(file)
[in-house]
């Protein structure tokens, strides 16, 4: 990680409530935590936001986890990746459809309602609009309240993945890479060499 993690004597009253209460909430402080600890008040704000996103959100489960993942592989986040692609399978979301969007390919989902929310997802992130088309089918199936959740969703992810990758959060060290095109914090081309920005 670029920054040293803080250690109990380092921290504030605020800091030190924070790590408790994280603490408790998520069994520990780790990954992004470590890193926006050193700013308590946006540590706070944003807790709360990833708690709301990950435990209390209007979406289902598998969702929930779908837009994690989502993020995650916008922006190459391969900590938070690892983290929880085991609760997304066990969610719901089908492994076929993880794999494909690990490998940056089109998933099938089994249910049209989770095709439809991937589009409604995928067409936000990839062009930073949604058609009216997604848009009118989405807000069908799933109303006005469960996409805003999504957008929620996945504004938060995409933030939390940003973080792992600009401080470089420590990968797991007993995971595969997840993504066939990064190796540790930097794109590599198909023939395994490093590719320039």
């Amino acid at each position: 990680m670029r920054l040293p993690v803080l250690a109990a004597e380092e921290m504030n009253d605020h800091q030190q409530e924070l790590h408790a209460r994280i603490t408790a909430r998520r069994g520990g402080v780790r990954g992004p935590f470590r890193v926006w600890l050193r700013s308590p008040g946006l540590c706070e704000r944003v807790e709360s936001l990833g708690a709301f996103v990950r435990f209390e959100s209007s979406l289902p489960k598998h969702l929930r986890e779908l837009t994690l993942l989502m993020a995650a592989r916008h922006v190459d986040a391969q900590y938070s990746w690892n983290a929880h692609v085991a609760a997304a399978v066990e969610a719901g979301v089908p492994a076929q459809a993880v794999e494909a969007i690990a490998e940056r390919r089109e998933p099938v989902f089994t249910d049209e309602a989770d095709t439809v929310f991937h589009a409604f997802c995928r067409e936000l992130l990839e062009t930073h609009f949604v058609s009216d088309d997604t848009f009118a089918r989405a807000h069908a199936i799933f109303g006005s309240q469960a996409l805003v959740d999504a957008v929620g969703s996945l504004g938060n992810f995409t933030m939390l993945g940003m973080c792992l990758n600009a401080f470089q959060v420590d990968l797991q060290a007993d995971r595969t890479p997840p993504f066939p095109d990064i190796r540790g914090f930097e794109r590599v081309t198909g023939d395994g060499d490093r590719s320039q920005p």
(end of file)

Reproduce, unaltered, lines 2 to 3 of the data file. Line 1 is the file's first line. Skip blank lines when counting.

């Protein structure tokens, strides 16, 4: 990680409530935590936001986890990746459809309602609009309240993945890479060499 993690004597009253209460909430402080600890008040704000996103959100489960993942592989986040692609399978979301969007390919989902929310997802992130088309089918199936959740969703992810990758959060060290095109914090081309920005 670029920054040293803080250690109990380092921290504030605020800091030190924070790590408790994280603490408790998520069994520990780790990954992004470590890193926006050193700013308590946006540590706070944003807790709360990833708690709301990950435990209390209007979406289902598998969702929930779908837009994690989502993020995650916008922006190459391969900590938070690892983290929880085991609760997304066990969610719901089908492994076929993880794999494909690990490998940056089109998933099938089994249910049209989770095709439809991937589009409604995928067409936000990839062009930073949604058609009216997604848009009118989405807000069908799933109303006005469960996409805003999504957008929620996945504004938060995409933030939390940003973080792992600009401080470089420590990968797991007993995971595969997840993504066939990064190796540790930097794109590599198909023939395994490093590719320039």
């Amino acid at each position: 990680m670029r920054l040293p993690v803080l250690a109990a004597e380092e921290m504030n009253d605020h800091q030190q409530e924070l790590h408790a209460r994280i603490t408790a909430r998520r069994g520990g402080v780790r990954g992004p935590f470590r890193v926006w600890l050193r700013s308590p008040g946006l540590c706070e704000r944003v807790e709360s936001l990833g708690a709301f996103v990950r435990f209390e959100s209007s979406l289902p489960k598998h969702l929930r986890e779908l837009t994690l993942l989502m993020a995650a592989r916008h922006v190459d986040a391969q900590y938070s990746w690892n983290a929880h692609v085991a609760a997304a399978v066990e969610a719901g979301v089908p492994a076929q459809a993880v794999e494909a969007i690990a490998e940056r390919r089109e998933p099938v989902f089994t249910d049209e309602a989770d095709t439809v929310f991937h589009a409604f997802c995928r067409e936000l992130l990839e062009t930073h609009f949604v058609s009216d088309d997604t848009f009118a089918r989405a807000h069908a199936i799933f109303g006005s309240q469960a996409l805003v959740d999504a957008v929620g969703s996945l504004g938060n992810f995409t933030m939390l993945g940003m973080c792992l990758n600009a401080f470089q959060v420590d990968l797991q060290a007993d995971r595969t890479p997840p993504f066939p095109d990064i190796r540790g914090f930097e794109r590599v081309t198909g023939d395994g060499d490093r590719s320039q920005p």